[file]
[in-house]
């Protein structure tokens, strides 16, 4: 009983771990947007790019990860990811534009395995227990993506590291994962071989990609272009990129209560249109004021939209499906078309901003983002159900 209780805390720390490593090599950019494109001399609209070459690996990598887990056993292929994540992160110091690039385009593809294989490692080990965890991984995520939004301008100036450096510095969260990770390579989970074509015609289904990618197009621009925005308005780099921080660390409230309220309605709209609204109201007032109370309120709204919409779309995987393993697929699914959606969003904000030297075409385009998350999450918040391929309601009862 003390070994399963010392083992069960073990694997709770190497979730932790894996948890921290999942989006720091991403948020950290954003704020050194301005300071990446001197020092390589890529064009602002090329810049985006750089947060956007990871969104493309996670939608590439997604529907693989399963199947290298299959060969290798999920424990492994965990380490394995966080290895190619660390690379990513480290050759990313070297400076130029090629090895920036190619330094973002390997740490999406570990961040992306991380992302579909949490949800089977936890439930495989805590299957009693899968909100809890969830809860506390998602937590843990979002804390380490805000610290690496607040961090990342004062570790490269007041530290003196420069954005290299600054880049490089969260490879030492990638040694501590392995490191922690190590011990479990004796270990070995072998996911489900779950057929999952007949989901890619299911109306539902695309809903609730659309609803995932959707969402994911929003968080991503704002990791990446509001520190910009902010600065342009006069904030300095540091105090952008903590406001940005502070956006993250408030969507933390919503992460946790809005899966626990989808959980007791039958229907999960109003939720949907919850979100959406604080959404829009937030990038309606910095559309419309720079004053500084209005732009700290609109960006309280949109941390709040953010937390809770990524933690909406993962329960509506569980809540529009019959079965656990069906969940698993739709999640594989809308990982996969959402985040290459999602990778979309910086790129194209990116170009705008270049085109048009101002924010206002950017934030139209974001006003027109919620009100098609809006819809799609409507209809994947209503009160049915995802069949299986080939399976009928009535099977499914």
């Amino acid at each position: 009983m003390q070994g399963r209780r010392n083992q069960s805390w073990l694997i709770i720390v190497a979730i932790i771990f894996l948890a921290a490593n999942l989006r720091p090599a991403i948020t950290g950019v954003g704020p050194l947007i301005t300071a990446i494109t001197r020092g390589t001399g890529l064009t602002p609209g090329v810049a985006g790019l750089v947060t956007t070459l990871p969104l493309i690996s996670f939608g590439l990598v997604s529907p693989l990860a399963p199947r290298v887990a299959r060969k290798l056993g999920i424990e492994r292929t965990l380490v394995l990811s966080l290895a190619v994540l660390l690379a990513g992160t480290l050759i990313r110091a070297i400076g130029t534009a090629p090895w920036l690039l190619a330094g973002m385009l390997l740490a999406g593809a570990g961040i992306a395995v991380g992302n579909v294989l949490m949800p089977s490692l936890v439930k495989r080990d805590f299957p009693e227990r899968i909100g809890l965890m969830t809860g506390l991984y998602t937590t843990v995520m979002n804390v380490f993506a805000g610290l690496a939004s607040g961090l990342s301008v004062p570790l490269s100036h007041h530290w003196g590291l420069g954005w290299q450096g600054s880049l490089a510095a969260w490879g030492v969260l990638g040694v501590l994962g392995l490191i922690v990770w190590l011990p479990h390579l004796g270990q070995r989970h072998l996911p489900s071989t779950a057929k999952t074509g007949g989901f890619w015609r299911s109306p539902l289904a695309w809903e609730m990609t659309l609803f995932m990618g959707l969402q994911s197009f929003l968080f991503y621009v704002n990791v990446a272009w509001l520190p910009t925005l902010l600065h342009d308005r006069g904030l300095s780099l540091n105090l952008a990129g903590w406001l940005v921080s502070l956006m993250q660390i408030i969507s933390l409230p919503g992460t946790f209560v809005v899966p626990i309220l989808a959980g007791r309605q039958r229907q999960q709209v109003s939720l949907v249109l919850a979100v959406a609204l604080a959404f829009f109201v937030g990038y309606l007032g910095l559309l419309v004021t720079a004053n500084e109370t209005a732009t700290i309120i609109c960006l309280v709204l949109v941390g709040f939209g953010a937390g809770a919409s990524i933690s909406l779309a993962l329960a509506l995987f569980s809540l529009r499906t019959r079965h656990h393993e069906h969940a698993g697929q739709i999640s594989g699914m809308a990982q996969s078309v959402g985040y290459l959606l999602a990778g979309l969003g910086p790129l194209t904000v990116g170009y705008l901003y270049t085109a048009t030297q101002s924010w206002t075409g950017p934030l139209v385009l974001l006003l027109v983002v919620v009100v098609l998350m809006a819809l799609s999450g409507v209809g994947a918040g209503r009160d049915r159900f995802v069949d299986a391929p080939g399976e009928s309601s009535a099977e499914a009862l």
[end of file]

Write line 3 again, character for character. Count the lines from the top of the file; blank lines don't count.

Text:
């Amino acid at each position: 009983m003390q070994g399963r209780r010392n083992q069960s805390w073990l694997i709770i720390v190497a979730i932790i771990f894996l948890a921290a490593n999942l989006r720091p090599a991403i948020t950290g950019v954003g704020p050194l947007i301005t300071a990446i494109t001197r020092g390589t001399g890529l064009t602002p609209g090329v810049a985006g790019l750089v947060t956007t070459l990871p969104l493309i690996s996670f939608g590439l990598v997604s529907p693989l990860a399963p199947r290298v887990a299959r060969k290798l056993g999920i424990e492994r292929t965990l380490v394995l990811s966080l290895a190619v994540l660390l690379a990513g992160t480290l050759i990313r110091a070297i400076g130029t534009a090629p090895w920036l690039l190619a330094g973002m385009l390997l740490a999406g593809a570990g961040i992306a395995v991380g992302n579909v294989l949490m949800p089977s490692l936890v439930k495989r080990d805590f299957p009693e227990r899968i909100g809890l965890m969830t809860g506390l991984y998602t937590t843990v995520m979002n804390v380490f993506a805000g610290l690496a939004s607040g961090l990342s301008v004062p570790l490269s100036h007041h530290w003196g590291l420069g954005w290299q450096g600054s880049l490089a510095a969260w490879g030492v969260l990638g040694v501590l994962g392995l490191i922690v990770w190590l011990p479990h390579l004796g270990q070995r989970h072998l996911p489900s071989t779950a057929k999952t074509g007949g989901f890619w015609r299911s109306p539902l289904a695309w809903e609730m990609t659309l609803f995932m990618g959707l969402q994911s197009f929003l968080f991503y621009v704002n990791v990446a272009w509001l520190p910009t925005l902010l600065h342009d308005r006069g904030l300095s780099l540091n105090l952008a990129g903590w406001l940005v921080s502070l956006m993250q660390i408030i969507s933390l409230p919503g992460t946790f209560v809005v899966p626990i309220l989808a959980g007791r309605q039958r229907q999960q709209v109003s939720l949907v249109l919850a979100v959406a609204l604080a959404f829009f109201v937030g990038y309606l007032g910095l559309l419309v004021t720079a004053n500084e109370t209005a732009t700290i309120i609109c960006l309280v709204l949109v941390g709040f939209g953010a937390g809770a919409s990524i933690s909406l779309a993962l329960a509506l995987f569980s809540l529009r499906t019959r079965h656990h393993e069906h969940a698993g697929q739709i999640s594989g699914m809308a990982q996969s078309v959402g985040y290459l959606l999602a990778g979309l969003g910086p790129l194209t904000v990116g170009y705008l901003y270049t085109a048009t030297q101002s924010w206002t075409g950017p934030l139209v385009l974001l006003l027109v983002v919620v009100v098609l998350m809006a819809l799609s999450g409507v209809g994947a918040g209503r009160d049915r159900f995802v069949d299986a391929p080939g399976e009928s309601s009535a099977e499914a009862l």